Is salary confidential by law? No. Of course not! And if you have come to think so, it is probably because you’ve been to plenty of workplaces where company policy discourages or strictly forbids the discussion of compensation between workers.
This should generally apply to most countries from around the world but I wouldn't be surprised if there are places where things were different. The world has plenty of catching up to do with modern human rights, and I don’t mean just salary talk.
To this day, there are many places with terrible labor laws. And terrible labor conditions. Discouraging or downright forbidding salary talk is just another tool used to silence people and control them.
Discussions of salary and working conditions should be allowed by law everywhere so that workers can organize and ask for better working conditions. Otherwise, big business wins. Even harder.
However, I personally think that this doesn't mean that a person can and should be able to freely access the salary information of their colleagues.
I know I said that it is not some kind of magical secret information but I think that people should be allowed the decency to choose whether or not to share this kind of information.
A worker should be able to withhold their salary details from their colleagues if they wish to.
Is it illegal to tell employees not to discuss pay?
I hate to say it but it all depends on where you are and what your local laws say. It’s all very convoluted and complicated. However, I find that the general trend is to have more and more pay transparency, especially in the USA.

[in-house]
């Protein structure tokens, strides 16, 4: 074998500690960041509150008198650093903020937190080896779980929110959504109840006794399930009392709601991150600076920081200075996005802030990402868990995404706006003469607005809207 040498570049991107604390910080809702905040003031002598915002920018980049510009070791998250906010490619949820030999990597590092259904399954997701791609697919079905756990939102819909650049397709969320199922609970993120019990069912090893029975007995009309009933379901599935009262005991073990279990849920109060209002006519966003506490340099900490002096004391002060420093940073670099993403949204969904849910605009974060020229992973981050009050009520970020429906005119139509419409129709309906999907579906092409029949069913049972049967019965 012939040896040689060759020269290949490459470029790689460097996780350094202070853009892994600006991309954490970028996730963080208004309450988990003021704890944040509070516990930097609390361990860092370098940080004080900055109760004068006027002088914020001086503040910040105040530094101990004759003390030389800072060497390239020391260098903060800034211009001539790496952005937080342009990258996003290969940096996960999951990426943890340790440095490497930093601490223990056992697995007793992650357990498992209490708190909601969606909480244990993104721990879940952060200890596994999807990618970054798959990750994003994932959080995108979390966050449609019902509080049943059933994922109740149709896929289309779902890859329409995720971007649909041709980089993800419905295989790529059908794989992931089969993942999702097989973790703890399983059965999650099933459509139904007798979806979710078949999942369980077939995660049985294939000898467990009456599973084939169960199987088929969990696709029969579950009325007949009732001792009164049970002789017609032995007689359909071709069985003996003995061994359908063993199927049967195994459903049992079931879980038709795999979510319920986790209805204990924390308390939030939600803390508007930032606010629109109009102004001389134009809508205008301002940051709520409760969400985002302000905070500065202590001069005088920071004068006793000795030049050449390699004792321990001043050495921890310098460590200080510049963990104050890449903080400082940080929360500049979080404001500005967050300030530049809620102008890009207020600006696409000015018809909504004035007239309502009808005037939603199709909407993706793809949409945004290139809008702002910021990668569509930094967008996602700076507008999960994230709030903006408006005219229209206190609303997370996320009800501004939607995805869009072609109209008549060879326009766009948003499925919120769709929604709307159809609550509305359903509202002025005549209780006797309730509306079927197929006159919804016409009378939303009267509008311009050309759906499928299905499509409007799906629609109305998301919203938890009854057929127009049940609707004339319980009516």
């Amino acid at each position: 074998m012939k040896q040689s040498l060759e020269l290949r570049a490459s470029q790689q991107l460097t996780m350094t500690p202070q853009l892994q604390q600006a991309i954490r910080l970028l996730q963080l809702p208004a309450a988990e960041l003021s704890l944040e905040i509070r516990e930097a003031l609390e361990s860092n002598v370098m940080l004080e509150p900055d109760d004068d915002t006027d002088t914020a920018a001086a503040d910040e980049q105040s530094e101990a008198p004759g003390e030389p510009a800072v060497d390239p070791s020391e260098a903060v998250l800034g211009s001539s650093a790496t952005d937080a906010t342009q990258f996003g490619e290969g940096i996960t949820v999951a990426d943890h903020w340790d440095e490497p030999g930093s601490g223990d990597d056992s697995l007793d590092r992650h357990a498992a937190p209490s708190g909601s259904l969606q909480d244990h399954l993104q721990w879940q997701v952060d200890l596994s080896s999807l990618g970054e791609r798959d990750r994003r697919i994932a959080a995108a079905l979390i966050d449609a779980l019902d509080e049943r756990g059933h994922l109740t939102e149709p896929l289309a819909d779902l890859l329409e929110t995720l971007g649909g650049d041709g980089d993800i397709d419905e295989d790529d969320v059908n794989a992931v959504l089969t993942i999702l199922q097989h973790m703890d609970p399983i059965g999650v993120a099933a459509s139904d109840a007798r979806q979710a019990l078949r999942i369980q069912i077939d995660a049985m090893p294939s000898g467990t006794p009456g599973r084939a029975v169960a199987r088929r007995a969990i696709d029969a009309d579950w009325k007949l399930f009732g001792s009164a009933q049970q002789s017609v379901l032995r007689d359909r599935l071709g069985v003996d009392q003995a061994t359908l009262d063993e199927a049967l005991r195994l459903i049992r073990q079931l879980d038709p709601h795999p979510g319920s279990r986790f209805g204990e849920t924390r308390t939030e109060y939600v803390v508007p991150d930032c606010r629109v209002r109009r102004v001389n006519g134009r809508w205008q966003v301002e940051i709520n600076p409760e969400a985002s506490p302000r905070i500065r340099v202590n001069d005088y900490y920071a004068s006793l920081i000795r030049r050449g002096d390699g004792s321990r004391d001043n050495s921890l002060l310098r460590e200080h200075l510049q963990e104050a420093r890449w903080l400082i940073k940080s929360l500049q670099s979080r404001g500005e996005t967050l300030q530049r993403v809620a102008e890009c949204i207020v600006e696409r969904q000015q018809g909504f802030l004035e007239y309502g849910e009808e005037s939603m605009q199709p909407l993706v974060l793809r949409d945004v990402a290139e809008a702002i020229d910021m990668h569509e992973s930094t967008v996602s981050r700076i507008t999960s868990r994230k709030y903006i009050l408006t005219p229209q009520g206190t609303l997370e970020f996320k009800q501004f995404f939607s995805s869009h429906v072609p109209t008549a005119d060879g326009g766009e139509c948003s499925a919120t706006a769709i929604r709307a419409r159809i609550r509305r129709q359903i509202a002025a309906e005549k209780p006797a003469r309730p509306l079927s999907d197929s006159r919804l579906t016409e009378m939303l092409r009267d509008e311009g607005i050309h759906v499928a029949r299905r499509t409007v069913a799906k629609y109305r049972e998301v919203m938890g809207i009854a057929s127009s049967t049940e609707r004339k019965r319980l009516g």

For example, in 2015 the California Equal Pay Act was signed. Essentially, it says that employers are prohibited from telling their workers not to discuss their pay.
And then there is the National Labor Relations Act which protects workers’ rights, I believe on a national level.
Even if a person has signed a non-disclosure agreement, they are still legally allowed to discuss pay with other workers, no matter what state they are in.
Also, a company can’t fire a worker legally for discussing pay, be it at work or on social media.
So if somebody threatens you, you can wave these fancy laws and legislations in their face and shout at them: “I KNOW MY RIGHTS! I KNOW MY RIGHTS!”. I am sure this will shut them up. And possibly make them scared of you.
However, always refer to your local laws and regulations when it comes to these matters. And, if possible, consult with a legal specialist before taking any action.
Salary transparency in the workplace
Today, salary transparency, or pay transparency, is more than just a term thrown out there.